Denis Villeneuve, 2016


The sky isn’t clear anymore.


Louise Banks (Amy Adams) is a linguist. Some intriguing spacecrafts appear in the world. Louise is requested by Colonel Weber (Forest Whitaker) to make contact with aliens along with the physicist Ian Donnelly (Jeremy Renner).

Louise interacts with two heptapods that she calls Abbott and Costello. Their language is complex. The more she learns about it, the more she has flashes. A misunderstanding about the aliens’ intention almost creates a nuclear apocalypse.

Louise understands the aliens want to give the possibility to mankind to travel through time so mankind can help them back in the future, when the time has come. She travels through time to convince General Shang (Tzi Ma) not to attack.

With this gift she can also predict that the daughter she will have in the future will die of an incurable disease. And yet when Ian asks her if she wants a baby, she says yes.



Arrival is about changing perspective.

The spacecraft appears in the sky like a stain on a x-ray. The aliens are like a cancer. It’s not good or bad, it just is. They remember us about our own death and that time is running short. When this happens, the life as we know changes entirely. All our landmarks are distorted. The rules of physics blow out. Gravity suddenly has a strange sense of humor. Everything we think is certain isn’t anymore. And no one has a clue.

Facing the unknown, some people react with aggression, like the military. Whenever General Shang doesn’t know, fear talks. He uses chemotherapy. He burns everything.

Remember what happened to the aborigines. A more advanced race nearly wiped them out.

Some others instead react with intelligence. They try to think and understand, like Louise. She uses alternative medicine by taking her helmet off. There is actually nothing to be afraid of. She introduces herself to the aliens. She engages with them in a dialogue.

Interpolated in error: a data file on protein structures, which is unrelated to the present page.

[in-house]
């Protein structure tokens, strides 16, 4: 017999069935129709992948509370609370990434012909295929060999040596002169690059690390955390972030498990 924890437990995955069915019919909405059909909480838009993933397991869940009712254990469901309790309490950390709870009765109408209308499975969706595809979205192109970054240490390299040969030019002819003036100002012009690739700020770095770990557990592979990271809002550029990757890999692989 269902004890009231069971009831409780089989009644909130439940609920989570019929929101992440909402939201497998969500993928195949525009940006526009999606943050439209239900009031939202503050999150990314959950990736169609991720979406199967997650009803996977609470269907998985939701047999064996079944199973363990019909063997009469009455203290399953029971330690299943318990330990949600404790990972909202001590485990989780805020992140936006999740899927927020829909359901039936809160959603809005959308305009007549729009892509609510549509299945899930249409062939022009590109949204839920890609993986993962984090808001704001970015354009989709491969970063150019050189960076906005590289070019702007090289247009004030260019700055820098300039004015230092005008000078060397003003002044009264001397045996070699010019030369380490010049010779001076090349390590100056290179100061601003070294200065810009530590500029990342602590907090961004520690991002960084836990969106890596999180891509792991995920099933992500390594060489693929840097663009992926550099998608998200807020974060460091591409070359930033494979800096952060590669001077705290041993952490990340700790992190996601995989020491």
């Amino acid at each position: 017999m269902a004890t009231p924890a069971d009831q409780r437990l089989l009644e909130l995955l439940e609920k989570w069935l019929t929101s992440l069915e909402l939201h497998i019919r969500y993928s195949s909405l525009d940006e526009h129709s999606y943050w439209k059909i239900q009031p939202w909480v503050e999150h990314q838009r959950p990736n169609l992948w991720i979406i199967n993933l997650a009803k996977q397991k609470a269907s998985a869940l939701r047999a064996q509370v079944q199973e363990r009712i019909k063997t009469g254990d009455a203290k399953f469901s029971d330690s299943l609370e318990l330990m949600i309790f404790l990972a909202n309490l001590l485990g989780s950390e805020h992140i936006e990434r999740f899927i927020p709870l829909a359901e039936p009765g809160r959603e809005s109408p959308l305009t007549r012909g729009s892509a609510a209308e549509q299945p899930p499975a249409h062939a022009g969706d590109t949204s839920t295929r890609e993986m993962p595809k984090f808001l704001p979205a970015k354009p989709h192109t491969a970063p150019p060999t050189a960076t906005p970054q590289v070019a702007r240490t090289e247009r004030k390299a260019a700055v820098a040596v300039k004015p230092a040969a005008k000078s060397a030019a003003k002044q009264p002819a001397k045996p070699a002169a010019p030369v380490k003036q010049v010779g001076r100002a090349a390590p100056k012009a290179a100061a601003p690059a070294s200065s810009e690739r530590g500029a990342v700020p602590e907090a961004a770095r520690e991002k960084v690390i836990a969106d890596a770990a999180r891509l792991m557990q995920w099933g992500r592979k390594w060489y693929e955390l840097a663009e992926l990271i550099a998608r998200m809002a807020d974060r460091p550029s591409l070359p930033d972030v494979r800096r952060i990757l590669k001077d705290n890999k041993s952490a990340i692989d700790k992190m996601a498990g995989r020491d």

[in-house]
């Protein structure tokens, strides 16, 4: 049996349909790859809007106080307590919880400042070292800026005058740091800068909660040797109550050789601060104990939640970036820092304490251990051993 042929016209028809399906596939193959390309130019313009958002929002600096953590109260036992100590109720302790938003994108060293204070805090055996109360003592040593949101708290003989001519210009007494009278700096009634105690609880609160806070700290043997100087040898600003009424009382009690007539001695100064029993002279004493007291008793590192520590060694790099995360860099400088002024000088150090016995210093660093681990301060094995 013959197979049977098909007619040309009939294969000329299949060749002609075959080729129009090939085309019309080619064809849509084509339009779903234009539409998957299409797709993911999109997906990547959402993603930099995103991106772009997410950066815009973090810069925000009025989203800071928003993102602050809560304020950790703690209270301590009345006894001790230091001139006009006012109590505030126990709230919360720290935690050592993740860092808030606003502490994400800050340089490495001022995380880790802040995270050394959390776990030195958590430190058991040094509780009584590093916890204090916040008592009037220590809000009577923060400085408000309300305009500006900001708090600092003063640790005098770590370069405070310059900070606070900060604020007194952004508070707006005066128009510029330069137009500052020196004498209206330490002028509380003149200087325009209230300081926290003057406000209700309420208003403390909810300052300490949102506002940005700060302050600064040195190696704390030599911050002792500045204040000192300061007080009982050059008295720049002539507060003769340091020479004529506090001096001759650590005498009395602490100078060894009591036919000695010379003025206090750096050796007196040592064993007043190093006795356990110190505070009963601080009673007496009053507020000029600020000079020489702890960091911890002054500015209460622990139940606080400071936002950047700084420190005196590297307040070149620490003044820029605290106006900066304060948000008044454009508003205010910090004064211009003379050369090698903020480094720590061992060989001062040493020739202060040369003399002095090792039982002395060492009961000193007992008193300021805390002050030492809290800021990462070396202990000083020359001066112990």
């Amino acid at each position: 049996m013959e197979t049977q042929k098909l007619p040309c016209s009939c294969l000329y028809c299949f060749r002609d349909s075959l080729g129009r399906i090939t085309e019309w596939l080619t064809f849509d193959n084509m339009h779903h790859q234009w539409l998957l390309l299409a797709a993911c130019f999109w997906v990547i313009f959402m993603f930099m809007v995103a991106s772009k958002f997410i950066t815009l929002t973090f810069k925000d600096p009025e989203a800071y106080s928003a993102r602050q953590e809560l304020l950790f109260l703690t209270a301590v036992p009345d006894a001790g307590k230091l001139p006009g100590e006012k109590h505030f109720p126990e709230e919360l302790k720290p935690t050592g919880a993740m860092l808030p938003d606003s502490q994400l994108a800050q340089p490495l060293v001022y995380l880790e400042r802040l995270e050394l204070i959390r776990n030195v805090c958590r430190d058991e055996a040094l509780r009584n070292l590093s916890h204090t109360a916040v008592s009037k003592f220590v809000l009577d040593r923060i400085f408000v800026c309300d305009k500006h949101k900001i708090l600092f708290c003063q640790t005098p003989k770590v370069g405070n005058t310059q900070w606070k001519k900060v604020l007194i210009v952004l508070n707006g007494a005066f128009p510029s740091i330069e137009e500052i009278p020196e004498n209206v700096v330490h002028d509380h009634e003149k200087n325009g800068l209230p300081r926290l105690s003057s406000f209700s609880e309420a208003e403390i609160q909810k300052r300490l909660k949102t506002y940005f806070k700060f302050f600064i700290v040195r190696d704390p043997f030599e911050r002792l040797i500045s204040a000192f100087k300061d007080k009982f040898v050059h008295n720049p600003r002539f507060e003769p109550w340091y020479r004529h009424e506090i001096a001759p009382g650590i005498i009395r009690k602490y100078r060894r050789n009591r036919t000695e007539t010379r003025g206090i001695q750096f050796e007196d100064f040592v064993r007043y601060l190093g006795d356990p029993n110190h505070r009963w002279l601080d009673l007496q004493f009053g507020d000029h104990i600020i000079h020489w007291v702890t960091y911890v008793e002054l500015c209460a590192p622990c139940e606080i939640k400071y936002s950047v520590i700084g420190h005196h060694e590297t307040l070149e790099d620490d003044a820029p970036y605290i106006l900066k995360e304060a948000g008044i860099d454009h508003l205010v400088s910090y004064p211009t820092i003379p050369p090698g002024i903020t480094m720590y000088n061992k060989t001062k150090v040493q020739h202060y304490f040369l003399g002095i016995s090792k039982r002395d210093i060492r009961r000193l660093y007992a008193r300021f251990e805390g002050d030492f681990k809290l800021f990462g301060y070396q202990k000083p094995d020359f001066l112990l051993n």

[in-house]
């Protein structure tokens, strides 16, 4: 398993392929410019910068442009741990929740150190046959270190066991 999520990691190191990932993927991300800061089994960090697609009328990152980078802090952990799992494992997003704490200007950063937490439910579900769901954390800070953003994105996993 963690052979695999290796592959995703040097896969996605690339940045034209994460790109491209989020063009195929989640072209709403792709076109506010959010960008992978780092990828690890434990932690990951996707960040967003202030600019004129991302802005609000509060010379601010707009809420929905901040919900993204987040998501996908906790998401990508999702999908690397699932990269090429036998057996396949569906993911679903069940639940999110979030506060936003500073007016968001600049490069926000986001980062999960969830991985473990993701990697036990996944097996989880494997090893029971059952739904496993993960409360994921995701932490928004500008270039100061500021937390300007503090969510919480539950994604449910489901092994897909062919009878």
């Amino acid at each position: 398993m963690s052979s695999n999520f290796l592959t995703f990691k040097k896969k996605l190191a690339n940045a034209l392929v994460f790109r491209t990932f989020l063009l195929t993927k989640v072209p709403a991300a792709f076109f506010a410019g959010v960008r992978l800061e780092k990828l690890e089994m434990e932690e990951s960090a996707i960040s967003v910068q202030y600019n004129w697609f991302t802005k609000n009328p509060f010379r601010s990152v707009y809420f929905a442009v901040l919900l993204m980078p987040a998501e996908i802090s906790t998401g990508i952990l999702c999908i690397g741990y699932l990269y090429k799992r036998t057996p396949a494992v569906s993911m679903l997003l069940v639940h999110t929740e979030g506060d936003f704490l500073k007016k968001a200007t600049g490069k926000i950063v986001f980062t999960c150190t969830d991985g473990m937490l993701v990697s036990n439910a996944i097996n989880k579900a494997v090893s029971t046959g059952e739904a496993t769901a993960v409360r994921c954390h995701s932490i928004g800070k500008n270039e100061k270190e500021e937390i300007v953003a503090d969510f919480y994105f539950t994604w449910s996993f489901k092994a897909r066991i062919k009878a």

If you immerse yourself into a foreign language, then you can actually rewire your brain.

Yeah, the Sapir-Whorf hypothesis. It’s the theory that the language you speak determines how you think and…

Yeah, it affects how you see everything.

That enables her to open her eyes about life and reconsiders time.

If you could see your whole life laid out in front of you, would you change things?

Louise is now aware of what’s coming. Unlike most of us who consider ourselves aware but live the life as usual, Louise looks at the situation eye to eye. She accepts it. If she gets together with Ian they might separate and they might even have a daughter who will die. Knowing this reality, she still decides to live her life. Thanks to this encounter with the aliens, she can appreciate life better now, before everything ends.

Despite knowing the journey… and where it leads… I embrace it… and I welcome every moment of it.

Meeting with death is nothing but a way to meet with ourselves and define what we want to accomplish while we’re alive.

You know what surprised me the most? It wasn’t meeting them. It was meeting you.

Should we be afraid that things end? If there was no tomorrow, how would we want to lead our life? What are we waiting for?


This publication reflects the views only of the author.


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